Under Wisconsin’s LLC Act, key winding up tasks include:
- collecting LLC assets
- prosecuting and defending lawsuits
- taking any action necessary to settle and close the business of the LLC
- disposing of and transferring LLC property
- discharging or making provision for discharging the LLC’s liabilities of the limited liability company; and
- distributing to LLC members any remaining LLC assets.
When it comes to the last two listed items, discharging liabilities and making distributions to members, you are required to make payments in a particular order. You first must pay creditors, including, to the extent permitted by law, LLC members who are creditors. Note that it is particularly important that you pay all outstanding taxes. Then, unless your operating agreement provides otherwise, you must make any required distributions to LLC members unrelated to the dissolution. Examples include “interim” distributions that may have been previously approved by LLC members or managers, or distributions due to dissociated members of the LLC. Finally, if any assets remain, and unless your operating agreement provides otherwise, you should (a) return to members any contributions they made to the LLC; and then (b) make distributions to members in proportion to their respective rights to share in distributions from the LLC before dissolution.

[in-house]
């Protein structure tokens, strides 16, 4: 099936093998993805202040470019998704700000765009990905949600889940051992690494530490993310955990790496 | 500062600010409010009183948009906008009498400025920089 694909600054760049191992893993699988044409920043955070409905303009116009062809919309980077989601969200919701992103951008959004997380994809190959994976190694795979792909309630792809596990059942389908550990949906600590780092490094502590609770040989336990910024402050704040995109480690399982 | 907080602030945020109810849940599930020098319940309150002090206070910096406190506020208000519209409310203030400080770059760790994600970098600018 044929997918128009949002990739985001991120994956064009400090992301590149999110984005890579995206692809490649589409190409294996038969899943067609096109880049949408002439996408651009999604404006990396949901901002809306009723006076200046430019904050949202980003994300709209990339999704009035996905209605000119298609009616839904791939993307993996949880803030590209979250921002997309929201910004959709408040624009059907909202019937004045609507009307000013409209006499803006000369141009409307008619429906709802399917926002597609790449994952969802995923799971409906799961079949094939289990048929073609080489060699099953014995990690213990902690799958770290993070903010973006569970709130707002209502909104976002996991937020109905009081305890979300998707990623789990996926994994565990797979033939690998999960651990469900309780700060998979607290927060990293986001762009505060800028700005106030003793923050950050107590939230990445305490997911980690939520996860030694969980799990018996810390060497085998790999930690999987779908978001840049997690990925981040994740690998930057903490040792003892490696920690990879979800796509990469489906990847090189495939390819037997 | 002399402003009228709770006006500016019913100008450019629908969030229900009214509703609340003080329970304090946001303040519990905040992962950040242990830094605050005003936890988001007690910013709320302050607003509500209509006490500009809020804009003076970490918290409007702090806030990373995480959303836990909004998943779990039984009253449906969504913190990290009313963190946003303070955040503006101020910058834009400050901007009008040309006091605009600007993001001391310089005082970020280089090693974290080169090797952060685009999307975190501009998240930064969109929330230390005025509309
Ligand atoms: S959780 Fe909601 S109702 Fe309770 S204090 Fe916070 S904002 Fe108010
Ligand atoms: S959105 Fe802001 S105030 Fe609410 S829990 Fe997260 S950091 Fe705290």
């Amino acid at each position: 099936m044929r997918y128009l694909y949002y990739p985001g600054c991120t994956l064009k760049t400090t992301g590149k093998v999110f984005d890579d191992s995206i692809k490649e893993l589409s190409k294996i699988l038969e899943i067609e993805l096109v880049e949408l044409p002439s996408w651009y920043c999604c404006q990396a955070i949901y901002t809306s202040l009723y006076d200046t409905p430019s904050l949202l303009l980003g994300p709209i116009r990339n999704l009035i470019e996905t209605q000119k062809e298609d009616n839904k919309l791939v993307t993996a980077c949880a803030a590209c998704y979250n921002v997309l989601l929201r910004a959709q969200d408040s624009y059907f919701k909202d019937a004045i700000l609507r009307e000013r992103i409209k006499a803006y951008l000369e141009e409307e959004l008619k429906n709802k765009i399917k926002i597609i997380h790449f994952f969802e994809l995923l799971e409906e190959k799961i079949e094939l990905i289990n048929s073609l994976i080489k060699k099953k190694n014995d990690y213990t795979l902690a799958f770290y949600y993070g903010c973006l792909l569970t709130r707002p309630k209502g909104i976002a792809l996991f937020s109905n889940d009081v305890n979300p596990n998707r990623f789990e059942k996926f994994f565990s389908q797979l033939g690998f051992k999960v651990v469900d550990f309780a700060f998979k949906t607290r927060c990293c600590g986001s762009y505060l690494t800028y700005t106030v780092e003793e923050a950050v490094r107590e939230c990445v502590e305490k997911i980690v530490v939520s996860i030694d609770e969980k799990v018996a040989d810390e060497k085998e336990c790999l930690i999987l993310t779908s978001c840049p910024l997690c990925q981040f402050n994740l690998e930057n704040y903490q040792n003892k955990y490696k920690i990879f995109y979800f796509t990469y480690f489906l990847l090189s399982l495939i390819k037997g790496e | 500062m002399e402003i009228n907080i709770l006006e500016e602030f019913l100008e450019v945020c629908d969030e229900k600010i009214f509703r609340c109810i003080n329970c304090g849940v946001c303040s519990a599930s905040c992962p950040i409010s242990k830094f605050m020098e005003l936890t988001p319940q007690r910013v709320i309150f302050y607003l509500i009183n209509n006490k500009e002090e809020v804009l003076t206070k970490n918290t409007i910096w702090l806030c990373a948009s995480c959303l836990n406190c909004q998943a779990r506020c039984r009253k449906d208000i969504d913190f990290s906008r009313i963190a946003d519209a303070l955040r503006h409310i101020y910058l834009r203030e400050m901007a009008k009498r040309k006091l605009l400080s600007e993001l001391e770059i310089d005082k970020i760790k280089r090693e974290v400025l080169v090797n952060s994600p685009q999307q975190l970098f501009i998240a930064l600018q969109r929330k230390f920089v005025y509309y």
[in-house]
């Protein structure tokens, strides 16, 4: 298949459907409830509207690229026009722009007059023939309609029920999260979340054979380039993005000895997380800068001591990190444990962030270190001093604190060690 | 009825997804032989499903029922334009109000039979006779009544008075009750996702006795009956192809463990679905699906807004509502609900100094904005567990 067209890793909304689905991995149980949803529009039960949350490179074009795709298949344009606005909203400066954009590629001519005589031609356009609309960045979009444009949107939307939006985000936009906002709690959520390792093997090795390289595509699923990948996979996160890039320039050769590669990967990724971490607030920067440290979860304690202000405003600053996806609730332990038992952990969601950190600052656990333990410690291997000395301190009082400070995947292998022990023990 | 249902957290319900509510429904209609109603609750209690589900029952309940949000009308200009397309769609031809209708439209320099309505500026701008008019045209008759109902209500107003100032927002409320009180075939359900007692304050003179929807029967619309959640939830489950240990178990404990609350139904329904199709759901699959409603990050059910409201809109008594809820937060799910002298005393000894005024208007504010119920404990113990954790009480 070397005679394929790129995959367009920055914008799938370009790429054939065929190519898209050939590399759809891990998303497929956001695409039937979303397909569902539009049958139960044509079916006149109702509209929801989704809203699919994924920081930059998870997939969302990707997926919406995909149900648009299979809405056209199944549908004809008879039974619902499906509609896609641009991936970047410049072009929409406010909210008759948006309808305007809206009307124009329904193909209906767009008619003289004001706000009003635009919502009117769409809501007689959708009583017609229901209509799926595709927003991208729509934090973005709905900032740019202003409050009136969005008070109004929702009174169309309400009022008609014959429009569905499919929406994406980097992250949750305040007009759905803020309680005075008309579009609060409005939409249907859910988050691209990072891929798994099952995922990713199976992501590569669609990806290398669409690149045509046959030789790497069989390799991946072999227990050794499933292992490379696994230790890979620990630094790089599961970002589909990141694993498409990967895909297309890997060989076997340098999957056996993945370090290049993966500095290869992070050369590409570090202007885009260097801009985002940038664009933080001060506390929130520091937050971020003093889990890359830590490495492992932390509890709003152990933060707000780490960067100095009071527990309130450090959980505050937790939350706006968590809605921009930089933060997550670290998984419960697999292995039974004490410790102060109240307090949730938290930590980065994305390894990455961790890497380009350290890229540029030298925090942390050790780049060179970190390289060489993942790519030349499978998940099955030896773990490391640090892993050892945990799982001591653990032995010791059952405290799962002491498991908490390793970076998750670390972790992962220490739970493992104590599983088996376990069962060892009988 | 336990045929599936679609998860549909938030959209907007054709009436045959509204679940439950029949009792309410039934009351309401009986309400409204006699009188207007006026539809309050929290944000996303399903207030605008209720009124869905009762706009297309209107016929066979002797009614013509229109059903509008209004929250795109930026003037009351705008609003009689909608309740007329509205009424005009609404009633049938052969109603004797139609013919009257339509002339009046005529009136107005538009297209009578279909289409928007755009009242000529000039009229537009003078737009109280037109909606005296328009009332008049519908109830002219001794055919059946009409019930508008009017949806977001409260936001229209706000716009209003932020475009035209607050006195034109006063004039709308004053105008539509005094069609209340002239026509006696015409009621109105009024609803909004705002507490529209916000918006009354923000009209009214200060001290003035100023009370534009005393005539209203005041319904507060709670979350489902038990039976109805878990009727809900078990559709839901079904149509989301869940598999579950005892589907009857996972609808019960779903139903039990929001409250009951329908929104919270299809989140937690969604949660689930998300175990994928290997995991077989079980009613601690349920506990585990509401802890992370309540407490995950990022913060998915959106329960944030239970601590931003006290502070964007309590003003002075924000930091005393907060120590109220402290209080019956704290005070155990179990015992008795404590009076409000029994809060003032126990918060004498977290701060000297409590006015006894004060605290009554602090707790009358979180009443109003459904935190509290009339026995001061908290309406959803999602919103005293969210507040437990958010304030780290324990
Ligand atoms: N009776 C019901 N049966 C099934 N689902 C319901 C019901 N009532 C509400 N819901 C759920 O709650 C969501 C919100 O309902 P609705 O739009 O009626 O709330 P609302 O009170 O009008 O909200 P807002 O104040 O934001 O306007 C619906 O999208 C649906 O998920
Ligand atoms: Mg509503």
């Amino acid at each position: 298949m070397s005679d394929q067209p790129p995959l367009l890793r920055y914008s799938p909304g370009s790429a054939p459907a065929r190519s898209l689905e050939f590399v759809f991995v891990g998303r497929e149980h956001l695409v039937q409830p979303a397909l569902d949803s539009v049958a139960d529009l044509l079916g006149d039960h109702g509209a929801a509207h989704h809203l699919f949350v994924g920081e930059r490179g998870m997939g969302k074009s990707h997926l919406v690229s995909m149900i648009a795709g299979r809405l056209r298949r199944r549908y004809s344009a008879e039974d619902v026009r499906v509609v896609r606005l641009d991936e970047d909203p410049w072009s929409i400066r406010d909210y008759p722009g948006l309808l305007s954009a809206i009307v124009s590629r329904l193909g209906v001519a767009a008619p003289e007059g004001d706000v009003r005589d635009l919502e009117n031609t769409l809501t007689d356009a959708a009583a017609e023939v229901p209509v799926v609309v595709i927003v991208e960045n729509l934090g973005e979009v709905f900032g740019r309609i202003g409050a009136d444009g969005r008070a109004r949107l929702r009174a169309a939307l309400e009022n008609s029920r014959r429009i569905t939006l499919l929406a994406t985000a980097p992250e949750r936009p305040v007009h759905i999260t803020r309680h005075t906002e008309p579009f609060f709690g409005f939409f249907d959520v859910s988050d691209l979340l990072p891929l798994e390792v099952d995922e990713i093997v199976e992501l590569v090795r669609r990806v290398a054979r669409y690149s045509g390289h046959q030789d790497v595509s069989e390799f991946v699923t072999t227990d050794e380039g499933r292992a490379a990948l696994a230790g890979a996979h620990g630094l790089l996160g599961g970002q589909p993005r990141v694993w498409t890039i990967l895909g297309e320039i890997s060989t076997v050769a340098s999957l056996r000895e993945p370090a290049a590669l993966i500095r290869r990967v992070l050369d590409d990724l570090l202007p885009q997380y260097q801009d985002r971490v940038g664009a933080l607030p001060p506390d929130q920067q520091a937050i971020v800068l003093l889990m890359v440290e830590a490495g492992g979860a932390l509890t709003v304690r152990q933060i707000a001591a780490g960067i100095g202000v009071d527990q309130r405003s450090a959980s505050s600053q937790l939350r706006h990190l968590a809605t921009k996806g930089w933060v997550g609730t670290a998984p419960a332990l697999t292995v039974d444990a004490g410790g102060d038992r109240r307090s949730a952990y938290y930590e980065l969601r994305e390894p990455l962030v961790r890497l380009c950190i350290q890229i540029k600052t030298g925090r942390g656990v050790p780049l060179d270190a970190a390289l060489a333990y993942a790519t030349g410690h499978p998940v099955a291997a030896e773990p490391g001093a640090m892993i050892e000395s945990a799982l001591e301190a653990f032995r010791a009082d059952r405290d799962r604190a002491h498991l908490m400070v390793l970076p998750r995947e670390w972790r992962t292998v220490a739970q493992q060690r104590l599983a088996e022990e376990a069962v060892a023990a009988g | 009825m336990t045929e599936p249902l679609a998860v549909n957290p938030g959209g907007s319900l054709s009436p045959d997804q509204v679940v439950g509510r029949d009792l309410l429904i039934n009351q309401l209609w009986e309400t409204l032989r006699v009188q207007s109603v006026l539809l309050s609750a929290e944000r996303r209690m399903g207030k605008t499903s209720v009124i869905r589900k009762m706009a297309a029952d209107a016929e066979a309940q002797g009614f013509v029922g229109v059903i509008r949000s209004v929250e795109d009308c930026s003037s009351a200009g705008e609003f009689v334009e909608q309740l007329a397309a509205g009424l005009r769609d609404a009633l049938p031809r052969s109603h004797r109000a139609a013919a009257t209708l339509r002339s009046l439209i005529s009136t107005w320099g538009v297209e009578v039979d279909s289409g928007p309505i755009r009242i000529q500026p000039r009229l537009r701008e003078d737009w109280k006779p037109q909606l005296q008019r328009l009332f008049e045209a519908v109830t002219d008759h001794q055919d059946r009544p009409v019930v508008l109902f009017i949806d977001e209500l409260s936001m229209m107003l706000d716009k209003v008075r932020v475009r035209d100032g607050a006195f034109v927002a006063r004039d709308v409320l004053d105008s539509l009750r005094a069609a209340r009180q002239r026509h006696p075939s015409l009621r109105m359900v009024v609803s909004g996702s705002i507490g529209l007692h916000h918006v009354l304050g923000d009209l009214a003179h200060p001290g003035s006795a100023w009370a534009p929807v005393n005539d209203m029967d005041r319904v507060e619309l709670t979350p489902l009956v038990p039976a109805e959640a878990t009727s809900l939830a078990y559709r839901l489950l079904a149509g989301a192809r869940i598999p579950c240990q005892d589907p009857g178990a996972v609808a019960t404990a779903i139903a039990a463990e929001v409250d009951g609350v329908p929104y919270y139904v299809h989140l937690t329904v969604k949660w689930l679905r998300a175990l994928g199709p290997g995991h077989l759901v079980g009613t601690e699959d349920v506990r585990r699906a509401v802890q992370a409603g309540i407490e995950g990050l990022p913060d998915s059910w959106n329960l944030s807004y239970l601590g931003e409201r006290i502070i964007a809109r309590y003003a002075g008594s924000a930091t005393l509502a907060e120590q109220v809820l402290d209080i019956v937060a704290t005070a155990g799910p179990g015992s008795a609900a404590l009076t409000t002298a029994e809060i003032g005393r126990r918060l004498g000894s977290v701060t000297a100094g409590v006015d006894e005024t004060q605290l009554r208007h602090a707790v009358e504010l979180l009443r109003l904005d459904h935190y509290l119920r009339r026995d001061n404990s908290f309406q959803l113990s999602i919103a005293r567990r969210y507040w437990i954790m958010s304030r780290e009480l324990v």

Also, note that dissolution does not prevent your LLC from suing or being sued.
Articles of Dissolution
After dissolving your LLC, you should files articles of dissolution with the Division of Corporate & Consumer Services of the Department of Financial Institutions (“WDFI”). Unlike many other states, Wisconsin does not require you to file this type of final document, instead stating that an LLC may file. However, it is generally advisable to files the articles of dissolution. (If you have specific questions about whether to file, you should contact a local attorney.)